The exact composition of the starting mixture has important consequences for the afterglow behavior. A deficit of alkaline earths usually enhances the afterglow [17], while an excess of barium in BaAl2O4:Eu2+,Dy3+ can annihilate the persistent luminescence completely [22].

Several articles have been published on the influence of the ‘magic ingredient’ borate B2O3 on SrAl2O4:Eu2+,Dy3+. Usually, this material is added to the starting mixture as a flux agent [5], but it has other effects as well. Samples prepared without the addition of borate showed only very weak [41,44] or no persistent luminescence at all [45] (Figure 4), even though perfect SrAl2O4 phase formation was achieved. Apparently, the boron is incorporated in the host as BO4, where it forms substitutional defect complexes with Dy3+ [45]. This decreases the depth of the charge traps in SrAl2O4 from 0.79 eV to 0.65 eV, making it suitable for persistent luminescence at room temperature [44].

Figure 4
Afterglow decay curves for A: SrAl2O4:Eu2+,Dy3+, B: SrAl2O4:Eu2+,Dy3+ + B2O3, C: Sr4Al14O25:Eu2+,Dy3+ , D: Sr4Al14O25:Eu2+,Dy3+ + B2O3 (Reprinted with permission from [44]).

Another popular persistent luminescent aluminate is Sr4Al14O25:Eu2+,Dy3+, with a blue emission around 490 nm and an afterglow that remains visible for over 20 hours [23,24]. As in SrAl2O4, a small deficit of strontium enhances the persistent luminescence [46,47], and preparation without borate strongly reduced the afterglow [44] (Figure 4). Adding traces of silver ions (Ag+) increases the trap density and therefore has a positive influence on the afterglow [46].

The emission color of Sr3Al2O6: Eu2+,Dy3+ is indicated as ‘disputed’, because some confusing or contradictory results have been published. In triboluminescence measurements, the emission color is bright green [48] with a spectrum peaking around 510 nm, the same value was found in photoluminescence measurements by Chang et al. [29]. However, another research group reported red Eu2+-emission around 612 nm in the same material when prepared using microwave and sol-gel processes [30,49].

2.2. Silicates

The best known persistent luminescent silicate is Sr2MgSi2O7:Eu2+,Dy3+, first reported by Lin et al. in 2001 [8], but a long afterglow has also been discovered in a number of other silicate compounds (listed in Table 2).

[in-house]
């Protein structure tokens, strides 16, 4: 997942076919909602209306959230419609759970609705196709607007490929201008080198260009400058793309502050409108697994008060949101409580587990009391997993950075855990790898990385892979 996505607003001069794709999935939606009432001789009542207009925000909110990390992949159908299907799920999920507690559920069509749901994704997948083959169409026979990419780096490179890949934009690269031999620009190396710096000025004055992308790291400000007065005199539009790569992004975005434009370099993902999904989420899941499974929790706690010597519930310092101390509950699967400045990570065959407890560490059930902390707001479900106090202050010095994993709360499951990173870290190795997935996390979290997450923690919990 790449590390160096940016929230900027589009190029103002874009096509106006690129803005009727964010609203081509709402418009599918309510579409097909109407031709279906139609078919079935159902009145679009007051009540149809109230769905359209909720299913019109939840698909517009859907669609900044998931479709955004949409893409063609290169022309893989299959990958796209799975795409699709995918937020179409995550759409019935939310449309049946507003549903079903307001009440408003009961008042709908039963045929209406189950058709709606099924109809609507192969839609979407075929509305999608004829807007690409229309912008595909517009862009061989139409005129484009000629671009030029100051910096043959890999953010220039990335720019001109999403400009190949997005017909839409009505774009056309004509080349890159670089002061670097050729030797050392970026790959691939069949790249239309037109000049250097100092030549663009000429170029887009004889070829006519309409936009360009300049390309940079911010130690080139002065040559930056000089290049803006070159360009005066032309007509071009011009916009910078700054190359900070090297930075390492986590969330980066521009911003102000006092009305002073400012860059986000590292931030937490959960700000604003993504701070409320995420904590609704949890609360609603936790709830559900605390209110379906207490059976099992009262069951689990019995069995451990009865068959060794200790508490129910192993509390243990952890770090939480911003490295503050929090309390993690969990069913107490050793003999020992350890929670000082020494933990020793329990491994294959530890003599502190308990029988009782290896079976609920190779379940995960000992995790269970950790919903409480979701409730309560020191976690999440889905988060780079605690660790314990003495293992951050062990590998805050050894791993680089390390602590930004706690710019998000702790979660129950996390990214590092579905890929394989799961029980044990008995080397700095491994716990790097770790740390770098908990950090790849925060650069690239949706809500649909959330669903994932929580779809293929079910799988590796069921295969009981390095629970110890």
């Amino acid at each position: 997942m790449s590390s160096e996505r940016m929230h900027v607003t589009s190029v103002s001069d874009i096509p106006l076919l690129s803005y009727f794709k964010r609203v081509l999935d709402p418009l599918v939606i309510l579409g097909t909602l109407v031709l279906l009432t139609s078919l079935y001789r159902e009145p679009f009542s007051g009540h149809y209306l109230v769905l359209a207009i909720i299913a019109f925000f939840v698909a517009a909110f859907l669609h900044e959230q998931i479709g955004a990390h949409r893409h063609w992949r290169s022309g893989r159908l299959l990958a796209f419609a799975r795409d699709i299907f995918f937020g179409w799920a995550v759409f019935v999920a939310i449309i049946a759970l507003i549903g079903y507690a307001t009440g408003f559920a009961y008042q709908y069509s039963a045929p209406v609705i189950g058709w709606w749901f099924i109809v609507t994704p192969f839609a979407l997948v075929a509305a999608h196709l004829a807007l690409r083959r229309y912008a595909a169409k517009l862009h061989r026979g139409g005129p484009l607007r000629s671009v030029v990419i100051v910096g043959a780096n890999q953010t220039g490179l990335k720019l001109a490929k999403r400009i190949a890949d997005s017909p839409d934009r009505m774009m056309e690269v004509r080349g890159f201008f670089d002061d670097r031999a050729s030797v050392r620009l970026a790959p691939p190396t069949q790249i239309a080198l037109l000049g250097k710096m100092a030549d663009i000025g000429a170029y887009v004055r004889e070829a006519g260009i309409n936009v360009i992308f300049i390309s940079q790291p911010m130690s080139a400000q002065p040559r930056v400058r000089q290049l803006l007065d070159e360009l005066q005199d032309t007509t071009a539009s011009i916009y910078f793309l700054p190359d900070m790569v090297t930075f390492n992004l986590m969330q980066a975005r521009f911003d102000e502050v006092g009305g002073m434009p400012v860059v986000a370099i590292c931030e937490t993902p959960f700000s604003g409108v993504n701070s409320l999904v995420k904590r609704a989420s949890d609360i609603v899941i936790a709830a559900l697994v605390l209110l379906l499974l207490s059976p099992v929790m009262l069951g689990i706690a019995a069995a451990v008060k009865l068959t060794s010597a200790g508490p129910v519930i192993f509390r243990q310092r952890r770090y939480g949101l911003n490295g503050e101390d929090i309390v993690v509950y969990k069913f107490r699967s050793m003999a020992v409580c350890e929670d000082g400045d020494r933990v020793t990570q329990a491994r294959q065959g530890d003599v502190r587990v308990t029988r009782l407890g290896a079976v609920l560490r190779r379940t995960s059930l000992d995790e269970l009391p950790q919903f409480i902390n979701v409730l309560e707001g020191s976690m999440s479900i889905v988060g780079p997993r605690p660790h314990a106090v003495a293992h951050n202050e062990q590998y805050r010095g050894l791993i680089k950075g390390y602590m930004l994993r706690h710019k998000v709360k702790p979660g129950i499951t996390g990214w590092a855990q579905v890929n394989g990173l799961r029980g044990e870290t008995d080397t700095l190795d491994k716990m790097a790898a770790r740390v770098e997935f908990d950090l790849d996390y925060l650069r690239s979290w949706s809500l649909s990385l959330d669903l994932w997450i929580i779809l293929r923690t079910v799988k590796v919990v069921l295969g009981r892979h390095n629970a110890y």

Table 2
Known Eu2+-based persistent luminescent silicates.

The family of materials M2MgSi2O7 (M = Ca,Sr,Ba), also called alkaline earth akermanites, plays a role similar to that of MAl2O4 in the aluminate group. They are often used as an example material when presenting afterglow mechanisms, and they are the most widely studied persistent luminescent silicates.

A solid-state reaction at 1200–1400 °C is the most common way to prepare M2MgSi2O7 samples, but recently sol-gel [69], co-precipitation [70] and combustion methods [71,72] were also applied successfully.

Curiously, Hölsä and coworkers found that the afterglow in Ca2MgSi2O7:Eu2+ was significantly reduced upon addition of trivalent rare earth ions (except for Tb3+, with a weak positive influence, Figure 4) [52]. This is in sharp contrast with the huge enhancement of the afterglow in nearly all other codoped aluminates and silicates. For example, Sr2MgSi2O7:Eu2+,Dy3+ [73] and Ba2MgSi2O7:Eu2+,Tm3+ [55] have a much brighter and longer afterglow than their non-codoped variants.

Another remarkable observation of Ca2MgSi2O7:Eu2+ was a disagreement on the emission spectrum. Blasse [53] and Hölsä [52] found an emission maximum around 535 nm (Figure 5), whereas Mao and coworkers reported an emission band centered around 515 nm when codoping with Dy and Nd [54,74,75].

Figure 5
Persistent luminescence spectra of selected Ca2MgSi2O7:Eu2+,R3+ materials at 295 K. (Reprinted with permission from [52]).

Before we end this paragraph on silicates, it is worth mentioning a publication by Wang et al. on Sr2ZnSi2O7:Eu2+,Dy3+ prepared with a sol-gel method [67]. By applying different synthesis temperatures, they were able to obtain grains of various sizes, and they showed that a smaller grain size enhanced both the brightness and lifetime of the afterglow.

2.3. Other compounds

In addition to the discussed aluminates and silicates, only few compounds are known to exhibit persistent luminescence (Table 3). Many of these originate from LED research and are also commonly used as conversion phosphors.

Table 3
Other known Eu2+-based persistent luminescent compounds.

The first class of materials appearing in this table is the sulfides. These are hygroscopic, and therefore less stable than the aluminates and silicates, but they generally show an increased red shift compared to their oxide counterparts, enabling emission at longer wavelength, in the yellow, orange or red region of the visible spectrum. This increased red shift is mainly determined by a larger centroid shift for sulfides than oxides, which is due to a larger covalency between the anion and the Eu2+ ion [76].

CaS is a well-known phosphor host, and upon doping with Bi3+ blue persistent luminescence is obtained [77]. However, Jia et al. achieved a red afterglow when doping with Eu2+ and Tm3+ [78,79]. Additionally, they proved that traces of Ce3+ further enhanced the lifetime and brightness of the afterglow [80].